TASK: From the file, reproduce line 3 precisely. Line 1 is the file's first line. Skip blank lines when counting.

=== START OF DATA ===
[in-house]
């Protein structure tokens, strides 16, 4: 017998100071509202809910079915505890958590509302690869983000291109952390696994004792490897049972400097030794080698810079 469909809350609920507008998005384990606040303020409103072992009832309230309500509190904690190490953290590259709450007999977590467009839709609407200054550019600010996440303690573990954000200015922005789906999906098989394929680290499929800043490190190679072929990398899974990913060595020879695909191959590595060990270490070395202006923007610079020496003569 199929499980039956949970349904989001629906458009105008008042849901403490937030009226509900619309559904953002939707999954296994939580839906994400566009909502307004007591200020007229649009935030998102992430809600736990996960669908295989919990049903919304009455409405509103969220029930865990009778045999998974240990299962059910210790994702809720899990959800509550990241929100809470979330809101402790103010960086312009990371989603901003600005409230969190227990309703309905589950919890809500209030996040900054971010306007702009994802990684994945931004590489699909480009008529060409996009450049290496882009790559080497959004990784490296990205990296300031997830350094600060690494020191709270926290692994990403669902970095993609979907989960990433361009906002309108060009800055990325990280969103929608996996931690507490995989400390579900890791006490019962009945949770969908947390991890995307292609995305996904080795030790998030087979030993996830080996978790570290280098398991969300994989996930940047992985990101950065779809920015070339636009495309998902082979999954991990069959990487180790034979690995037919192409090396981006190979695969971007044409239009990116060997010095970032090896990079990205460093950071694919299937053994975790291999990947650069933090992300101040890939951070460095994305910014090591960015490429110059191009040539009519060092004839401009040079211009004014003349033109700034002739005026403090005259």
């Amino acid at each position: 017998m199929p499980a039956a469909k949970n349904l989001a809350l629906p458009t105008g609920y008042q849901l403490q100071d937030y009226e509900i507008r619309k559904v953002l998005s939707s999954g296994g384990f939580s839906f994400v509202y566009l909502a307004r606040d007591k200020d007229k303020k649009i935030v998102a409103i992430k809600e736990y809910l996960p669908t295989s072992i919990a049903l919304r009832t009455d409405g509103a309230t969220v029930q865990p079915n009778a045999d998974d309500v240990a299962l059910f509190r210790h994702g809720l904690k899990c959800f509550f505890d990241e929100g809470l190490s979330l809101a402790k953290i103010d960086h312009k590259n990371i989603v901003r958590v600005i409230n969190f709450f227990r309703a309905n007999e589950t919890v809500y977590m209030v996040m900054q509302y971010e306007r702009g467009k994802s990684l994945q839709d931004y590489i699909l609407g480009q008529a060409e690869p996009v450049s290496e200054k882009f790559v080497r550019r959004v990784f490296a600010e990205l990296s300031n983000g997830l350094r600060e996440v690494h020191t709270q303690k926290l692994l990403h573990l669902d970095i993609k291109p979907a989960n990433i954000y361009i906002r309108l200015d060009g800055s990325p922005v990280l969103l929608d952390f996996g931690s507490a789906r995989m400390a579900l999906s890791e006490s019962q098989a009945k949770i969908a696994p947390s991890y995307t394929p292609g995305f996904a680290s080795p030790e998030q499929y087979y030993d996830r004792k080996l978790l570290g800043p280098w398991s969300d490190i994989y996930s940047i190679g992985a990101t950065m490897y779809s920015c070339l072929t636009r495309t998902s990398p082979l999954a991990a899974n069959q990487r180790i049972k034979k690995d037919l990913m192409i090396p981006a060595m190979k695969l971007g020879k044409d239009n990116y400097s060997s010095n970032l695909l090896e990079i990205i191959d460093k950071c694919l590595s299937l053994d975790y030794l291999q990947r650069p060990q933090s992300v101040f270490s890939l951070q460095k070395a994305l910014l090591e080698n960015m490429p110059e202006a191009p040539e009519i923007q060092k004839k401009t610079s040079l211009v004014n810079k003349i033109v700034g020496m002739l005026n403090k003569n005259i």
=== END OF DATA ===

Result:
């Amino acid at each position: 017998m199929p499980a039956a469909k949970n349904l989001a809350l629906p458009t105008g609920y008042q849901l403490q100071d937030y009226e509900i507008r619309k559904v953002l998005s939707s999954g296994g384990f939580s839906f994400v509202y566009l909502a307004r606040d007591k200020d007229k303020k649009i935030v998102a409103i992430k809600e736990y809910l996960p669908t295989s072992i919990a049903l919304r009832t009455d409405g509103a309230t969220v029930q865990p079915n009778a045999d998974d309500v240990a299962l059910f509190r210790h994702g809720l904690k899990c959800f509550f505890d990241e929100g809470l190490s979330l809101a402790k953290i103010d960086h312009k590259n990371i989603v901003r958590v600005i409230n969190f709450f227990r309703a309905n007999e589950t919890v809500y977590m209030v996040m900054q509302y971010e306007r702009g467009k994802s990684l994945q839709d931004y590489i699909l609407g480009q008529a060409e690869p996009v450049s290496e200054k882009f790559v080497r550019r959004v990784f490296a600010e990205l990296s300031n983000g997830l350094r600060e996440v690494h020191t709270q303690k926290l692994l990403h573990l669902d970095i993609k291109p979907a989960n990433i954000y361009i906002r309108l200015d060009g800055s990325p922005v990280l969103l929608d952390f996996g931690s507490a789906r995989m400390a579900l999906s890791e006490s019962q098989a009945k949770i969908a696994p947390s991890y995307t394929p292609g995305f996904a680290s080795p030790e998030q499929y087979y030993d996830r004792k080996l978790l570290g800043p280098w398991s969300d490190i994989y996930s940047i190679g992985a990101t950065m490897y779809s920015c070339l072929t636009r495309t998902s990398p082979l999954a991990a899974n069959q990487r180790i049972k034979k690995d037919l990913m192409i090396p981006a060595m190979k695969l971007g020879k044409d239009n990116y400097s060997s010095n970032l695909l090896e990079i990205i191959d460093k950071c694919l590595s299937l053994d975790y030794l291999q990947r650069p060990q933090s992300v101040f270490s890939l951070q460095k070395a994305l910014l090591e080698n960015m490429p110059e202006a191009p040539e009519i923007q060092k004839k401009t610079s040079l211009v004014n810079k003349i033109v700034g020496m002739l005026n403090k003569n005259i």